There’s a lot of knowledge that you acquire once you become a parent. Some of it is hands-on, things no one can really teach you. But some of it, like what I’m about to share today, is knowledge that needs to be spread! These are all things I wish I would’ve known before I became a mom.
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1) I wish I would’ve known more about car seats
All the car seats sold (in America) pass the same general safety tests. This was my knowledge going in. So I figured I’d find a car seat that was affordable and had good reviews. I knew I wanted a snap in base so I could easily get my son in and out. I knew I wanted a stroller. That was it.
That being said, all car seats are NOT created equally. They may pass the same tests, but that doesn’t mean they’re the same quality. Think of it this way: all shirts are created to clothe your torso, right? But fabrics, styles, and sizes vary wildly. Same goes for car seats. I’ve only used two so far, but I’ve already learned a lot.
I feel a future post in the works for everything I wish I’d known about car seats.
Our first car seat was an Evenflo seat. It was super affordable, came with a stroller, and had a snap in base. It also had plenty of good reviews. Those were my requirements, remember?
Now, hindsight being 20/20 and all, I’m actually not completely disappointed. I think during the newborn stage, it’s REALLY nice to have that base. I don’t know how people use car seats with their newborns that don’t come out. Also, I’ve got a stroller. Win. It’s nothing special, but we don’t do much off-roading, so it does the job.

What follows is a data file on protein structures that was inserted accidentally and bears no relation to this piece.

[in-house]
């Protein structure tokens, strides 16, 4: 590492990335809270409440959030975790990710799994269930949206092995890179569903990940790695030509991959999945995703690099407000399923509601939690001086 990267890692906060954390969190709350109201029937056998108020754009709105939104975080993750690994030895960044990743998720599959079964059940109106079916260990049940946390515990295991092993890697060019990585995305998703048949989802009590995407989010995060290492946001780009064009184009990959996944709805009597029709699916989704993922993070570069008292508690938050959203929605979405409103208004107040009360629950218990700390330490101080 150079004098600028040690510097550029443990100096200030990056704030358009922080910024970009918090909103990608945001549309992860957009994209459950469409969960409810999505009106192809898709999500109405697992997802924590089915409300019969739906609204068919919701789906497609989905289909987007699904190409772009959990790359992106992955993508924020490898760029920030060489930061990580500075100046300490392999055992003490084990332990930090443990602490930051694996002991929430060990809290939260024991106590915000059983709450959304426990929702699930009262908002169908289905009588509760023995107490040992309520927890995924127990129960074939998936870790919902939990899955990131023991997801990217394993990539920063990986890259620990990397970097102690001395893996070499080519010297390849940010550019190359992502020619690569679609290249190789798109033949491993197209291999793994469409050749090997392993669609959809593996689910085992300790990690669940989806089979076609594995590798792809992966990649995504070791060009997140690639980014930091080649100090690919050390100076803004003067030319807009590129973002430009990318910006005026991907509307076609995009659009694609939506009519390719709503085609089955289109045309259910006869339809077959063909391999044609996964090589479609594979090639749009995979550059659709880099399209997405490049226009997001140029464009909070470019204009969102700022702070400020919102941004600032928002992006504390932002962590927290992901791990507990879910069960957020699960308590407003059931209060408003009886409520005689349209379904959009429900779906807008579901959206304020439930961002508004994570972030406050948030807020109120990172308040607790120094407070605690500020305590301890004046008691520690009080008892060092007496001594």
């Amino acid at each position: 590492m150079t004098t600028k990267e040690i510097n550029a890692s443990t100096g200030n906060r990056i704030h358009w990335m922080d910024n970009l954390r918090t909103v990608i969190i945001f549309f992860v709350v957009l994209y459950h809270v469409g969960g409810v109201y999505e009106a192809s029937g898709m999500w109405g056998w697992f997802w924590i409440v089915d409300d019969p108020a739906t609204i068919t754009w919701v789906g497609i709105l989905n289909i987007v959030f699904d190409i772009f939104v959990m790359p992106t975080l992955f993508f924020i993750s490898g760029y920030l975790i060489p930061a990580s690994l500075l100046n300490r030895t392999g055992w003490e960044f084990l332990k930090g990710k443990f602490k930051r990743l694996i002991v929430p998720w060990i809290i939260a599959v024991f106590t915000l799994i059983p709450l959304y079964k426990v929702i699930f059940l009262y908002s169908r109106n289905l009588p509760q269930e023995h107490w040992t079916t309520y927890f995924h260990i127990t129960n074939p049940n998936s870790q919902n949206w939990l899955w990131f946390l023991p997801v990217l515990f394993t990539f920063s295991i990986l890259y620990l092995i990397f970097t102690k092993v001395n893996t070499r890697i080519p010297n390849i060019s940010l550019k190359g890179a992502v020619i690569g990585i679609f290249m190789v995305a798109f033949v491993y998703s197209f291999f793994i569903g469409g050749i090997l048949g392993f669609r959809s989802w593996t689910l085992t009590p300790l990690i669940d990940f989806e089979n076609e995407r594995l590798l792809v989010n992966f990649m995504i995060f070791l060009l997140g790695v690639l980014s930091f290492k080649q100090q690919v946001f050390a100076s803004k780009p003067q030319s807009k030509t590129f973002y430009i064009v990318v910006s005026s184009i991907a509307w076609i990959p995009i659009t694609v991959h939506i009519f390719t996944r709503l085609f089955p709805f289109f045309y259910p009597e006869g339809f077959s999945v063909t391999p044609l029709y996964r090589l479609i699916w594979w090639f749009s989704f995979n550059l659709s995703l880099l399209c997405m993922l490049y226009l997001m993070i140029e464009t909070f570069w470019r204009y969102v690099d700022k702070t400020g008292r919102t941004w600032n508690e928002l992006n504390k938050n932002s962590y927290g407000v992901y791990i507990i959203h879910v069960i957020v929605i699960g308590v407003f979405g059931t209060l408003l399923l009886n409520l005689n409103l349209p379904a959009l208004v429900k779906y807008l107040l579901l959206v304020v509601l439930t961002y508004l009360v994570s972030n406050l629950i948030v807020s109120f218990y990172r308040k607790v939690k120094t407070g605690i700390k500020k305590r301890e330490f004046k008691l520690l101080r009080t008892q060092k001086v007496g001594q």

BUT… Our first seat was not as nice as our current seat. Not by a long shot. This seat is so much nicer, I actually envy my little man, his seat looks more comfortable than mine! It also has more bonus safety features that make me more comfortable. Granted, on sale, it was still more than my car seat that came with a stroller, but still.
All in all, I don’t fully regret using our old car seat (which is why I decided to link to it), there were a few benefits. But I’m SO glad we bought a new one.
2) I wish I would’ve known babies can be expensive… But they don’t have to be
We all want the best of the best for our kids. That much is true. We also generally have different ideas of what “best” is. But I think it’s a safe bet to say we want to meet their needs, and make them happy.
It doesn’t cost an arm and a leg to do this, though. It costs an arm and a leg to buy ALL THE THINGS. That’s what gets tricky. You want to buy everything. And THEN having a baby is expensive.
I’m gonna let you in on a secret: the majority of things marketed for babies are really marketed for their desperate parents. This is why sleeping devices can cost upwards of a grand. And why there are 700 results (as of the day I’m writing this) when you do an Amazon search for white noise for baby. When we’re sleep deprived, we’ll try anything.
There are very few things a newborn baby actually needs. A place to sleep, some clothes to wear, and if you aren’t breastfeeding, then some bottles and nipples.
3) I wish I would’ve known spit-up is normal
… To an extent. Let me clarify by saying I am not a doctor, this is not medical advice. If you’re worried about your baby, call your pediatrician or 911.